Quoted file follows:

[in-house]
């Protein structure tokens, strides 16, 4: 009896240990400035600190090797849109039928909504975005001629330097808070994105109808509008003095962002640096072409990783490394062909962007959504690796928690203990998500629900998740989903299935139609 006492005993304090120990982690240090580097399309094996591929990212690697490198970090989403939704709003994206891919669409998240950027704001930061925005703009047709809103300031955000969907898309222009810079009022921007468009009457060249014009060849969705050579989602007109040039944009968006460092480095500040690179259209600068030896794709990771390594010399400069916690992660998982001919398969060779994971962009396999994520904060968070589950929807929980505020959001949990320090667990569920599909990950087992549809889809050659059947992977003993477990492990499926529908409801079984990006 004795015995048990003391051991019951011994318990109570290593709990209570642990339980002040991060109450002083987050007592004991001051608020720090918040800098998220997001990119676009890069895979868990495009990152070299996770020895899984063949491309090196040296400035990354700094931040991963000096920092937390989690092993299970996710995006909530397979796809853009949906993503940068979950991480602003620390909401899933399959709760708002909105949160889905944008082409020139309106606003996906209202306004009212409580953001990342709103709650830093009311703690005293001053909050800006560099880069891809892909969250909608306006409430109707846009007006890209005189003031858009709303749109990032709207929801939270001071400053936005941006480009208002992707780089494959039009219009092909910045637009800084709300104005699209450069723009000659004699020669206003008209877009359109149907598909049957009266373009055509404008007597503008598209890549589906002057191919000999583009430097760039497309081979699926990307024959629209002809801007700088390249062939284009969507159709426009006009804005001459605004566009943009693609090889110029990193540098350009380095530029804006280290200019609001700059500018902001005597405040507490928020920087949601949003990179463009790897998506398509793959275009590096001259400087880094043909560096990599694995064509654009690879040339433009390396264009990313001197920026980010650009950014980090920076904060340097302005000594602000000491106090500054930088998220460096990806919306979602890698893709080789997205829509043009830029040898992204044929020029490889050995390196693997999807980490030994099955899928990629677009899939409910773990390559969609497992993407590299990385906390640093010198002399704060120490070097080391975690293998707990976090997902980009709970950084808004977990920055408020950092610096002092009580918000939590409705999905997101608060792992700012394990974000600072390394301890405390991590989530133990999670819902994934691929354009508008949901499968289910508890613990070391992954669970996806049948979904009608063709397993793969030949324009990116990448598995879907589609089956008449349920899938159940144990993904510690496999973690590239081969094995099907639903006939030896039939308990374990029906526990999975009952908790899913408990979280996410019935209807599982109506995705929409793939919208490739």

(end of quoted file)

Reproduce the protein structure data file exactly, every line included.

[in-house]
């Protein structure tokens, strides 16, 4: 009896240990400035600190090797849109039928909504975005001629330097808070994105109808509008003095962002640096072409990783490394062909962007959504690796928690203990998500629900998740989903299935139609 006492005993304090120990982690240090580097399309094996591929990212690697490198970090989403939704709003994206891919669409998240950027704001930061925005703009047709809103300031955000969907898309222009810079009022921007468009009457060249014009060849969705050579989602007109040039944009968006460092480095500040690179259209600068030896794709990771390594010399400069916690992660998982001919398969060779994971962009396999994520904060968070589950929807929980505020959001949990320090667990569920599909990950087992549809889809050659059947992977003993477990492990499926529908409801079984990006 004795015995048990003391051991019951011994318990109570290593709990209570642990339980002040991060109450002083987050007592004991001051608020720090918040800098998220997001990119676009890069895979868990495009990152070299996770020895899984063949491309090196040296400035990354700094931040991963000096920092937390989690092993299970996710995006909530397979796809853009949906993503940068979950991480602003620390909401899933399959709760708002909105949160889905944008082409020139309106606003996906209202306004009212409580953001990342709103709650830093009311703690005293001053909050800006560099880069891809892909969250909608306006409430109707846009007006890209005189003031858009709303749109990032709207929801939270001071400053936005941006480009208002992707780089494959039009219009092909910045637009800084709300104005699209450069723009000659004699020669206003008209877009359109149907598909049957009266373009055509404008007597503008598209890549589906002057191919000999583009430097760039497309081979699926990307024959629209002809801007700088390249062939284009969507159709426009006009804005001459605004566009943009693609090889110029990193540098350009380095530029804006280290200019609001700059500018902001005597405040507490928020920087949601949003990179463009790897998506398509793959275009590096001259400087880094043909560096990599694995064509654009690879040339433009390396264009990313001197920026980010650009950014980090920076904060340097302005000594602000000491106090500054930088998220460096990806919306979602890698893709080789997205829509043009830029040898992204044929020029490889050995390196693997999807980490030994099955899928990629677009899939409910773990390559969609497992993407590299990385906390640093010198002399704060120490070097080391975690293998707990976090997902980009709970950084808004977990920055408020950092610096002092009580918000939590409705999905997101608060792992700012394990974000600072390394301890405390991590989530133990999670819902994934691929354009508008949901499968289910508890613990070391992954669970996806049948979904009608063709397993793969030949324009990116990448598995879907589609089956008449349920899938159940144990993904510690496999973690590239081969094995099907639903006939030896039939308990374990029906526990999975009952908790899913408990979280996410019935209807599982109506995705929409793939919208490739």